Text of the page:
5 min Read

      Positioning Punitive Damages for a $26.2M Win

      Positioning Punitive Damages for a $26.2M Win

      While truck accidents represent a minority in overall auto accidents, they have an outsized impact on fatalities and severe injuries. They also create an opportunity for crafting a case focused on punitive damages to prevent future harm and hold gross negligence accountable. With the plethora of federal and state regulations on the trucking industry, it is more simple to find specific statutory regulations that were broken. 

      That doesn’t make trucking accidents simple. With heavyweight defense attorneys at their disposal, many trucking businesses will do everything possible to settle at a lower valuation. If Patrick’s story has one lesson it’s this: don’t let them. 

      Here’s how the team approached the case to win big. 

      The Accident 

      In slick weather conditions, Patrick had pulled over on the side of the road on Route 30 in Lancaster, PA to check his map for directions when a 80,000 pound tractor-trailer slammed into the back of his vehicle. The collision was severe. Patrick sustained injuries to his back and neck, suffering a concussion, post-concussive syndrome, and multiple herniated discs. He was recommended for multiple surgeries. 

      Turning Down $1.46M

      Patrick hired Morgan & Morgan attorneys Clancy Boylan and Hannah Molitoris, who took the case to mediation. When the defendants offered him $1.46 million to resolve the case, Patrick bravely declined. He knew his injuries, his suffering, and his lost future opportunities were worth more. 

      Having driven tractor trailers since 1992, Patrick had recently decided to open up his own trucking business. As an owner-operator, he had the freedom to make his own decisions about what loads to haul, which clients to work with, and how much work to take on. Outside of driving, he liked to play golf, shooting par or better on a regular basis. Those opportunities were gone on December 3rd, 2019. 

      Boylan and Molitoris agreed. 

      They took the case to court and fought over two and half weeks before a Philadelphia jury for what they believed he truly deserved. “This was a once in a lifetime opportunity for 12 strangers to come together and make this country safer. They had a job that they could say...when you drive on a highway with my mother, my grandmother,my brother, my sister, my best friend, you have to follow the regulations and you’ve got to be safe. I think they took their roles seriously, and in the end, I think their verdict spoke loudly, “ said Clancy Boylan.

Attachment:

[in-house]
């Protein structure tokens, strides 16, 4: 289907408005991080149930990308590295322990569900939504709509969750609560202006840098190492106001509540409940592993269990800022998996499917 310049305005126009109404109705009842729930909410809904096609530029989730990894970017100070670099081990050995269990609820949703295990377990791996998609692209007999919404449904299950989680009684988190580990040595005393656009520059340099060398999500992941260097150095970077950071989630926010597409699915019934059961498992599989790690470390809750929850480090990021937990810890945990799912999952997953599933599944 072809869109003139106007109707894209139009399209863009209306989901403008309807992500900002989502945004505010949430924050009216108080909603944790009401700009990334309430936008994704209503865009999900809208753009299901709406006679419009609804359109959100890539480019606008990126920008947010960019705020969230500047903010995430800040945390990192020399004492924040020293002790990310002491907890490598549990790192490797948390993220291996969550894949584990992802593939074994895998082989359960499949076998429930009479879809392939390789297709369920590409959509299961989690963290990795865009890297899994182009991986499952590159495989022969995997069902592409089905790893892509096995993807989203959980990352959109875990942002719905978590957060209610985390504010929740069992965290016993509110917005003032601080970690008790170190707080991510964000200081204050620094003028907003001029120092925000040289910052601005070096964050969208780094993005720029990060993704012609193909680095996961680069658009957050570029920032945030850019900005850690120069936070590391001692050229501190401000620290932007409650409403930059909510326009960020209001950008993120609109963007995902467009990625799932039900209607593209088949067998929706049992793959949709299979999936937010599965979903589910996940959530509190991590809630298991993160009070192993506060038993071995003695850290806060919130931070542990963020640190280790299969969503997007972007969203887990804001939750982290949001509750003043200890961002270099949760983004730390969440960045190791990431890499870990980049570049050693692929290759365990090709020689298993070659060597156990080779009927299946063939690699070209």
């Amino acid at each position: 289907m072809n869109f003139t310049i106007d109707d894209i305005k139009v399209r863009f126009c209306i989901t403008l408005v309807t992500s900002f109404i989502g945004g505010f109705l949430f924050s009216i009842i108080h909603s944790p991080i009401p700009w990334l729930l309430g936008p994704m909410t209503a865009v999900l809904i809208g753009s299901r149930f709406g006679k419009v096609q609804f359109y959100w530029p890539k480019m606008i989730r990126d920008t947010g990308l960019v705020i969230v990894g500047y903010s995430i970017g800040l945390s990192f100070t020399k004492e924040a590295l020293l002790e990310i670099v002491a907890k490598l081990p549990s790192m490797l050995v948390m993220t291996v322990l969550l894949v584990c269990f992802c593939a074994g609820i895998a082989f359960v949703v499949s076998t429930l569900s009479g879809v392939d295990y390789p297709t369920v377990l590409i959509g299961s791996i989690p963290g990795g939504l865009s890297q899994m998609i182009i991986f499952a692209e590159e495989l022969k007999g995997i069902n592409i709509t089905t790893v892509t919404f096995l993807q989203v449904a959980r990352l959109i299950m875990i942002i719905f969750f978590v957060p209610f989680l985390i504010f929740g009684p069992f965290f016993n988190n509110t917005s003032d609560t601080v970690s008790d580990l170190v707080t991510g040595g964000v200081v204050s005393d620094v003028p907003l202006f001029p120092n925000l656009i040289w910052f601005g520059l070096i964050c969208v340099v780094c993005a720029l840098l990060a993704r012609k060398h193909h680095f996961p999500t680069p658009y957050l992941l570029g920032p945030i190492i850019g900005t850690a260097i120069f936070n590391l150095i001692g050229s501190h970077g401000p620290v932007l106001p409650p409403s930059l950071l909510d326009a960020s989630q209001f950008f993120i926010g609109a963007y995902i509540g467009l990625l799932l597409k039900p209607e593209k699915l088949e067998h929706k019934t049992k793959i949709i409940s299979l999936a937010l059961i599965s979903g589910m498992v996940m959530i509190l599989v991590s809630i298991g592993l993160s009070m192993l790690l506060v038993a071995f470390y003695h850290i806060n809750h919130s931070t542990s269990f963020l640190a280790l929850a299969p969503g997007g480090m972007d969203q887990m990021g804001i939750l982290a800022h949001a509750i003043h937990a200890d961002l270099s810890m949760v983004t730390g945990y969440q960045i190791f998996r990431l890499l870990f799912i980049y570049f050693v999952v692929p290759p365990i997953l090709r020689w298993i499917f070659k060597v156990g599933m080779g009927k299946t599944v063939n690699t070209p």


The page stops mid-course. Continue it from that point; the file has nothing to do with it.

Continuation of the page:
The Facts of the Case: A Pattern of Recklessness 

      In the courtroom the facts of the case became evident. The recklessness was egregious. 

      Too Fast 

      The defendant, Randy Lehr, who was driving a tractor-trailer for ECORE International, Inc., left the lane of travel and rear-ended Patrick at a high speed. The GPS record showed that Lair had been traveling at 63 mph just before impact, in what is a 55-mile an hour speed limit zone. 

      Too Slippery 

      In addition, the weather conditions had been hazardous. The roads had been wet. There had been snow. According to regulations and recommended guidelines, Lehr should have reduced his speed by a third under such conditions. 

      Too Much History

      Trucks contain a wealth of data if obtained in time. Getting the right experts in, sending out spoliation letters as quickly as possible, and knowing where to look are essential. In this instance, Boylan and Molitoris got GPS data from Lair’s semi for the 30 days prior to the crash. It showed that he had routinely been driving five to fifteen miles an hour over the speed limit. 

      Too Little Education

      Under questioning by Boylan, the Safety Managerand corporate designee of ECORE admitted during deposition that his employee had never read the commercial driver license (CDL) manual. Boylan argued that if the defendant “didn’t know the rules,(he) could not have followed the rules.”

      The defense team countered that none of Clemmons’ allegations of fact established that Lehr’s conduct was reckless or warranted punitive damages. The jury disagreed.

      Case Evaluation: Punishing Punitive Damages

      The jury found that the defendant had failed to exercise caution while driving in a hazardous condition, in direct violation of Federal Motor Carrier Safety Regulations and awarded Patrick a verdict of $26.2M. To demonstrate not only the significant impact the crash had on his life but also the recklessness of the defendant's actions, most of the amount awarded was in punitive damages – over 20 times the $1.2 million awarded to the plaintiff for compensatory damages. 

      With this verdict, the jury members, says Boylan, sent the strong message – not only to ECORE International but to every trucking company – that if you don't follow our rules, there will be consequences.